For the record the pilots were Timmy Murphy, Paul Carberry, David Casey, Barry Geraghty, Denis O’Regan, Jason Maguire, Robert Power, Paddy Flood, Davy Russell, Aidan Coleman, Tom Doyle, Ruby Walsh, Brian Harding and Tom Malone. The lone outsider, in his own country, was amateur, Nick Scholfield.
It made one smile when thinking back to the farce the starter, Peter Haynes, made of the race a year earlier when one of the excuses he gave for the total balls-up was the presence of Irish jockeys.
They didn’t really understand what was required was one of his utterances, if memory serves correctly. Of course, he got the bullet and was replaced by Sean McDonald, whom no one noticed, so clearly he did the job to perfection.
Anyway, what about Cloudy Lane’s starting price of 7-1, after some of those geniuses who mouth on behalf of bookmakers predicted last week he would go off much shorter.
Indeed, one of them indicated it could be as low as 7-2. If ever proof was needed that most of what these guys say should be just about totally ignored then this was it.
But, of course, undaunted they were back this week spewing out yet more old rubbish. ‘Bloodbath’, screamed a headline in the Racing Post. Apparently, the success of Comply Or Die was disastrous for bookmakers.
‘Balderdash’, I say. Seriously, most of these firms wouldn’t lay eggs, are driven by accountants and rarely put any sort of decent money at risk. Essentially, ‘bloodbath’ to them means they didn’t win as much as was expected! If these firms had their way then Cloudy Lane would have started at 5-1 or a lot less. But the exchanges, Betfair in particular, has changed the world and the bookmaking cartel can no longer do as they please. Thank God for that.
Cloudy Lane had a theoretical 20lbs in hand, but might as well been up the river without a paddle for all the chance he had. At no stage did he look like winning and was beaten over 32 lengths into sixth.
There were two horses in this National who showed one more time that Aintree is a complete law unto itself, King Johns Castle and Snowy Morning, who were second and third respectively.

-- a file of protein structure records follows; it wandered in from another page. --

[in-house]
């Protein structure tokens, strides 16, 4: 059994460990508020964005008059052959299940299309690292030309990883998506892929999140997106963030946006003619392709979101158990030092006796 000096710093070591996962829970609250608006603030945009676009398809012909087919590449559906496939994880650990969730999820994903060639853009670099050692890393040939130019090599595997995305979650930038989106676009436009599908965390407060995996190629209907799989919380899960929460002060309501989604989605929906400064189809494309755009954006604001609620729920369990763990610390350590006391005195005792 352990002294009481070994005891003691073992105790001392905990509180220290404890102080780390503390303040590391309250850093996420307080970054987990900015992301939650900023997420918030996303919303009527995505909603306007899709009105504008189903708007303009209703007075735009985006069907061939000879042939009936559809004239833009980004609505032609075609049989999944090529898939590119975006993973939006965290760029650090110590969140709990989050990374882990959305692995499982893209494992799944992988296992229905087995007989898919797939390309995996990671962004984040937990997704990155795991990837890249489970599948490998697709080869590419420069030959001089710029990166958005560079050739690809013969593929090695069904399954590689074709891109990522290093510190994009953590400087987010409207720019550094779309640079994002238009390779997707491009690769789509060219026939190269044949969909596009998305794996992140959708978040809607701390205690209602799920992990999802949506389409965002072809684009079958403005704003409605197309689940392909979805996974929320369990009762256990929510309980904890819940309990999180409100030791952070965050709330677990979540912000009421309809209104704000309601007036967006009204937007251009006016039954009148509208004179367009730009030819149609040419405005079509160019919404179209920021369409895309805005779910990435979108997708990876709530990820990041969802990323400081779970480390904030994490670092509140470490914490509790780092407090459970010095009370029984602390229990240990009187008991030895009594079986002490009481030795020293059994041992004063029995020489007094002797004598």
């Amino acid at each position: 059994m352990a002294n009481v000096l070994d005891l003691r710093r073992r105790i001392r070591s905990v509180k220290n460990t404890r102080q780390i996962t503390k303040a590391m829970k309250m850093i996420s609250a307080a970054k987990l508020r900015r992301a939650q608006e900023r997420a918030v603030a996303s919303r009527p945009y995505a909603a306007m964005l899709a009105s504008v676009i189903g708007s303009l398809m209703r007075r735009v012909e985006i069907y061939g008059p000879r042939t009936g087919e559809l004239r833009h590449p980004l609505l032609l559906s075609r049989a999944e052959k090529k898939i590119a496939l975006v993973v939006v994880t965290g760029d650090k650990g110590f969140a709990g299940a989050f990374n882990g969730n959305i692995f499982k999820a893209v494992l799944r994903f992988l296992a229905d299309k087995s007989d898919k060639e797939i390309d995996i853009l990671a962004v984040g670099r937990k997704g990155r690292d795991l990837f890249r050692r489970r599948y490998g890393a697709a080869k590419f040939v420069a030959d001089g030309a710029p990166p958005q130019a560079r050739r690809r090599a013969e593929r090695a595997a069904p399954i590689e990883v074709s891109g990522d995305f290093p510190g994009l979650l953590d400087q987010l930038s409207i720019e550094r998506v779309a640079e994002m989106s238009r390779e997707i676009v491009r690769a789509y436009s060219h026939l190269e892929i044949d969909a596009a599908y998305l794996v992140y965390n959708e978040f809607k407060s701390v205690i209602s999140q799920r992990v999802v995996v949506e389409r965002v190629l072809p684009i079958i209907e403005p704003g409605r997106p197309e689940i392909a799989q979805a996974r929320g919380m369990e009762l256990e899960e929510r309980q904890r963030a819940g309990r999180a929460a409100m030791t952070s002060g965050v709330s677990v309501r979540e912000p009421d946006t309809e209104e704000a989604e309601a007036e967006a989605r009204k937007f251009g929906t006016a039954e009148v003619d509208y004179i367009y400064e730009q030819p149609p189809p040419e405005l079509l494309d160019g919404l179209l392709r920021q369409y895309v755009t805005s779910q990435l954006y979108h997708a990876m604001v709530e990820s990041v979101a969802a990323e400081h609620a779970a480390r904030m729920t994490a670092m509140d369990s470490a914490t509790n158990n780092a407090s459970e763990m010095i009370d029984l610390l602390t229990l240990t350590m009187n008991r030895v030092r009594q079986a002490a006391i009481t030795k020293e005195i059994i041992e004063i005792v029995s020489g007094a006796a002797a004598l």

Those who know King Johns Castle well certainly would not number him among the bravest in training. Yet, for some reason, he was turned on big-time by the challenges of Aintree and proceeded to run the race of his life.
If you saw Snowy Morning trying to run, and indeed jump, when a bad third behind Afistfullofdollars and Hedgehunter at Fairyhouse in February then you couldn’t have him on your mind.
But, just like King Johns Castle, Aintree fired him up and it was like watching a different horse compared to Fairyhouse.
Anyway, the National is good fun and not to be given too much thought. Barry Geraghty summed it up best after the race when remarking: “it’s the best crack of the season.” Quite right Barry. Mercifully, it is now done and dusted.
WHAT sort of money did followers of Ballydoyle blow at Leopardstown last Sunday? Sail, Psalm, Greek Mythology and Washington Irving all cost punters a real bundle. When a run starts on an Aidan O’Brien horse in the morning it seems to continue unabated for the rest of the day.
It’s as if those who climb aboard believe there are no dangers and the opposition may as well stay at home.
It’s extraordinary and no consideration seems to be given to the fact that O’Brien brings along his charges steadily and very much with the future in mind. Also there are some flat trainers out there, besides O’Brien, who know the time of day.
Best example of O’Brien’s methods is Peeping Fawn. Last season she got beaten in maidens at Gowran Park, the Curragh and Navan.
By the end of the campaign, Peeping Fawn had won four Group 1’s. Think of that the next time you are trying to knock over half the country in an effort to get on in the morning.